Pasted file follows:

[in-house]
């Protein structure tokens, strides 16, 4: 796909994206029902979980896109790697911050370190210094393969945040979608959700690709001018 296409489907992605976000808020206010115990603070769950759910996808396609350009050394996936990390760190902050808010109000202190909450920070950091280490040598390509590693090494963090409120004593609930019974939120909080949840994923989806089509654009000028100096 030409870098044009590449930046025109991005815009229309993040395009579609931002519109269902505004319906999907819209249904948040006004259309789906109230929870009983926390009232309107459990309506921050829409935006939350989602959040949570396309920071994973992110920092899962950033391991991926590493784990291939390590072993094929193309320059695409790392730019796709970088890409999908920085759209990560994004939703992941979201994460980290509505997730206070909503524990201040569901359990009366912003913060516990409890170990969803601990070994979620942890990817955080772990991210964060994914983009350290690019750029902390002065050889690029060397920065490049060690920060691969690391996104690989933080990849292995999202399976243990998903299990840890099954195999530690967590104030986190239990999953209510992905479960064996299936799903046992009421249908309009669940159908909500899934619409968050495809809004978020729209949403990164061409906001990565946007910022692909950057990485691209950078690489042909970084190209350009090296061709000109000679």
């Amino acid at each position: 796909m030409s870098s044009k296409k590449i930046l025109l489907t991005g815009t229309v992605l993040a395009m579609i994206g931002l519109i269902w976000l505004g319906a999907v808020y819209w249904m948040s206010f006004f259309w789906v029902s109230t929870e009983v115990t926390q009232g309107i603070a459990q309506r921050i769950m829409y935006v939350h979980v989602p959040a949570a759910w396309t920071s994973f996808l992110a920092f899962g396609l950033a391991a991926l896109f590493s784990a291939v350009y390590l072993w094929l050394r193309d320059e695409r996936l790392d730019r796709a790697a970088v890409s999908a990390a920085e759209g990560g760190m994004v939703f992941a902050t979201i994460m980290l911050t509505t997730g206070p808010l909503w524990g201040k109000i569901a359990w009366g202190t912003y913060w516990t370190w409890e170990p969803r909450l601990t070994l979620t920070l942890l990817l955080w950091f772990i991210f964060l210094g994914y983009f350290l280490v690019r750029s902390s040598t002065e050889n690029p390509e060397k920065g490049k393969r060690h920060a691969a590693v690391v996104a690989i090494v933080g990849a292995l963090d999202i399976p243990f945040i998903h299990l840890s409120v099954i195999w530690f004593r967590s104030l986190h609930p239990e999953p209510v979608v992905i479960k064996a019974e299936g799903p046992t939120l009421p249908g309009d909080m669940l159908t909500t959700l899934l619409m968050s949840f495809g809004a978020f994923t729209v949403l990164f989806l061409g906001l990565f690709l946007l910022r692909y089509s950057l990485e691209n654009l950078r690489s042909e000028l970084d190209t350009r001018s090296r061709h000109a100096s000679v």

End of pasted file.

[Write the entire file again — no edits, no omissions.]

[in-house]
């Protein structure tokens, strides 16, 4: 796909994206029902979980896109790697911050370190210094393969945040979608959700690709001018 296409489907992605976000808020206010115990603070769950759910996808396609350009050394996936990390760190902050808010109000202190909450920070950091280490040598390509590693090494963090409120004593609930019974939120909080949840994923989806089509654009000028100096 030409870098044009590449930046025109991005815009229309993040395009579609931002519109269902505004319906999907819209249904948040006004259309789906109230929870009983926390009232309107459990309506921050829409935006939350989602959040949570396309920071994973992110920092899962950033391991991926590493784990291939390590072993094929193309320059695409790392730019796709970088890409999908920085759209990560994004939703992941979201994460980290509505997730206070909503524990201040569901359990009366912003913060516990409890170990969803601990070994979620942890990817955080772990991210964060994914983009350290690019750029902390002065050889690029060397920065490049060690920060691969690391996104690989933080990849292995999202399976243990998903299990840890099954195999530690967590104030986190239990999953209510992905479960064996299936799903046992009421249908309009669940159908909500899934619409968050495809809004978020729209949403990164061409906001990565946007910022692909950057990485691209950078690489042909970084190209350009090296061709000109000679």
């Amino acid at each position: 796909m030409s870098s044009k296409k590449i930046l025109l489907t991005g815009t229309v992605l993040a395009m579609i994206g931002l519109i269902w976000l505004g319906a999907v808020y819209w249904m948040s206010f006004f259309w789906v029902s109230t929870e009983v115990t926390q009232g309107i603070a459990q309506r921050i769950m829409y935006v939350h979980v989602p959040a949570a759910w396309t920071s994973f996808l992110a920092f899962g396609l950033a391991a991926l896109f590493s784990a291939v350009y390590l072993w094929l050394r193309d320059e695409r996936l790392d730019r796709a790697a970088v890409s999908a990390a920085e759209g990560g760190m994004v939703f992941a902050t979201i994460m980290l911050t509505t997730g206070p808010l909503w524990g201040k109000i569901a359990w009366g202190t912003y913060w516990t370190w409890e170990p969803r909450l601990t070994l979620t920070l942890l990817l955080w950091f772990i991210f964060l210094g994914y983009f350290l280490v690019r750029s902390s040598t002065e050889n690029p390509e060397k920065g490049k393969r060690h920060a691969a590693v690391v996104a690989i090494v933080g990849a292995l963090d999202i399976p243990f945040i998903h299990l840890s409120v099954i195999w530690f004593r967590s104030l986190h609930p239990e999953p209510v979608v992905i479960k064996a019974e299936g799903p046992t939120l009421p249908g309009d909080m669940l159908t909500t959700l899934l619409m968050s949840f495809g809004a978020f994923t729209v949403l990164f989806l061409g906001l990565f690709l946007l910022r692909y089509s950057l990485e691209n654009l950078r690489s042909e000028l970084d190209t350009r001018s090296r061709h000109a100096s000679v």